How To Remain Authentic As You Adjust Your Leadership Style

Leaders who remain authentic have integrity and are viewed as trustworthy. They do not pretend to be something they are not. In order to become more authentic as a leader, it is necessary to understand your own leadership style, your strengths and limitations, and your environment. This requires introspection and reflection to develop awareness that becomes part of your process in deciding how you plan to lead.

In addition, leaders must develop their ability to adapt to different situations. Leaders who are able to adjust their leadership style according to the situation at hand are seen as more effective than those who stick rigidly to one style. Leadership agility is often learned over time as different challenges require flexible responses.

Intentional leaders have learned to apply multiple leadership styles as they navigate organizational demands – while remaining authentic to their leadership core. (Corinna M. Hagen) Click To Tweet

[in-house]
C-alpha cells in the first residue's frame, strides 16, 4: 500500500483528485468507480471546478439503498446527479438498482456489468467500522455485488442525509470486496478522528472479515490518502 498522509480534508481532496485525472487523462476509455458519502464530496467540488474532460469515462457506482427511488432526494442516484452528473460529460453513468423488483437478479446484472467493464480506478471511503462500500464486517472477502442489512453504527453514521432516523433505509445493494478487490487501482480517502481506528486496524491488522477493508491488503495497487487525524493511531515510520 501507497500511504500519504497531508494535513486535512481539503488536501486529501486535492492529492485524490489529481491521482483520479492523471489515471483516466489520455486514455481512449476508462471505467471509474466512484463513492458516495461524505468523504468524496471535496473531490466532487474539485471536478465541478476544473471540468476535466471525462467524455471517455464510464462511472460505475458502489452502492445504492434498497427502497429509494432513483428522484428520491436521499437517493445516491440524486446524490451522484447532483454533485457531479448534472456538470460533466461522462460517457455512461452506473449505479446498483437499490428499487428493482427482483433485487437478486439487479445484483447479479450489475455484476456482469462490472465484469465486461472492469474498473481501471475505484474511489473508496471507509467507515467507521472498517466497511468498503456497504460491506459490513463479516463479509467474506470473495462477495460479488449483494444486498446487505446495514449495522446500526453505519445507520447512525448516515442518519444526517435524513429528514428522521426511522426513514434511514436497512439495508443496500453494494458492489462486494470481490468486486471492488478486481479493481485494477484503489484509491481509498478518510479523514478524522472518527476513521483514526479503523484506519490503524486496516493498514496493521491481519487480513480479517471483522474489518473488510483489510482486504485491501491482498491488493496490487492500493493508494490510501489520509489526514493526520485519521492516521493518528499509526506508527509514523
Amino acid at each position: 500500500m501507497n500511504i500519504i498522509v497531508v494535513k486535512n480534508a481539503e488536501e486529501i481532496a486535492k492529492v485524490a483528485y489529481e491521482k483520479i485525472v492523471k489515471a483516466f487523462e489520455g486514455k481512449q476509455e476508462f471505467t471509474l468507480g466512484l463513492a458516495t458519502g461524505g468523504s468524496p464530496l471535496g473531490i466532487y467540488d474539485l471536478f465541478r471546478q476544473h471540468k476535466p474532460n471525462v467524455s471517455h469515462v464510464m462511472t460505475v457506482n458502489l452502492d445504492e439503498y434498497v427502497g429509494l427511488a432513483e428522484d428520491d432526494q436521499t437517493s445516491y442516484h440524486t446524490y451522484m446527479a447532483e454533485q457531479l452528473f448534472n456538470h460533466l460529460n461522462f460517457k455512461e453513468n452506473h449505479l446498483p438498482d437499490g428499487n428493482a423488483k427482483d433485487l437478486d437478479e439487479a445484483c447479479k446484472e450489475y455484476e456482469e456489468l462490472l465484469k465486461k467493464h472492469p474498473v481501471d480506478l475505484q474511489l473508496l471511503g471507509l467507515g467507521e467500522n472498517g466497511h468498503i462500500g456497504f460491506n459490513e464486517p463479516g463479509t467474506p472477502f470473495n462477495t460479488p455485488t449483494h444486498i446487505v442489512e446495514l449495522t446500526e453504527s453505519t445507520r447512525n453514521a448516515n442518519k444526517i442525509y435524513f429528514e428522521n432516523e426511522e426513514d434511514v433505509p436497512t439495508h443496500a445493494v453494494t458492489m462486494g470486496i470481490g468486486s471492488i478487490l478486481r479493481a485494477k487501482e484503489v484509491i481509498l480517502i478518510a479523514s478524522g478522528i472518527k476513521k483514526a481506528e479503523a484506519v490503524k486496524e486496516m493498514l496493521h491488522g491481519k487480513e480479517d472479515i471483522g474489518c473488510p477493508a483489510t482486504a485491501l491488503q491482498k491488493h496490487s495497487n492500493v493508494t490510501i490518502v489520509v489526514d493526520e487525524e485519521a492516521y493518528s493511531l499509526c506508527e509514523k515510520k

So, how do you remain true to your leadership style, sending consistent signals, while adjusting your style in context?  To remain authentic, you need to know your core or uniqueness and apply it to all scenarios, even when you adjust parts of your style to fit the context. This uniqueness should be used to build stronger organizations.

Sometimes, remaining authentic may require changing positions as not every style or style mix fits well with every organization’s culture. Other times, it may require you to call shots that seem inflexible but bring out the best in others. 

To identify your leadership core, identify what makes you unique in the combination of your style of communication, skill set, experience, point of view, and strengths. Then, use these qualities to guide you in your decisions and communication.